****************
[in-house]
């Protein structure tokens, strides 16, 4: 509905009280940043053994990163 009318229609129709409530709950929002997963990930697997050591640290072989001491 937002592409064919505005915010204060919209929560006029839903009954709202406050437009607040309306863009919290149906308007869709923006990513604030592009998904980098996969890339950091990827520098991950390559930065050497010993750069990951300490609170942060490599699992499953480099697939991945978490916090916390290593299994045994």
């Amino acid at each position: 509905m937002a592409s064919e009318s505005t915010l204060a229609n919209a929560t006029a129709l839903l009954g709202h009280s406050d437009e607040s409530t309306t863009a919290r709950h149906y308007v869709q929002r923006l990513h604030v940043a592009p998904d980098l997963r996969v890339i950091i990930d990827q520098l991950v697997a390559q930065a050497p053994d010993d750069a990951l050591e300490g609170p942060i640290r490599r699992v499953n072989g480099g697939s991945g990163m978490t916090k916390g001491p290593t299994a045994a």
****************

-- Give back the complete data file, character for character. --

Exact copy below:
[in-house]
């Protein structure tokens, strides 16, 4: 509905009280940043053994990163 009318229609129709409530709950929002997963990930697997050591640290072989001491 937002592409064919505005915010204060919209929560006029839903009954709202406050437009607040309306863009919290149906308007869709923006990513604030592009998904980098996969890339950091990827520098991950390559930065050497010993750069990951300490609170942060490599699992499953480099697939991945978490916090916390290593299994045994």
């Amino acid at each position: 509905m937002a592409s064919e009318s505005t915010l204060a229609n919209a929560t006029a129709l839903l009954g709202h009280s406050d437009e607040s409530t309306t863009a919290r709950h149906y308007v869709q929002r923006l990513h604030v940043a592009p998904d980098l997963r996969v890339i950091i990930d990827q520098l991950v697997a390559q930065a050497p053994d010993d750069a990951l050591e300490g609170p942060i640290r490599r699992v499953n072989g480099g697939s991945g990163m978490t916090k916390g001491p290593t299994a045994a």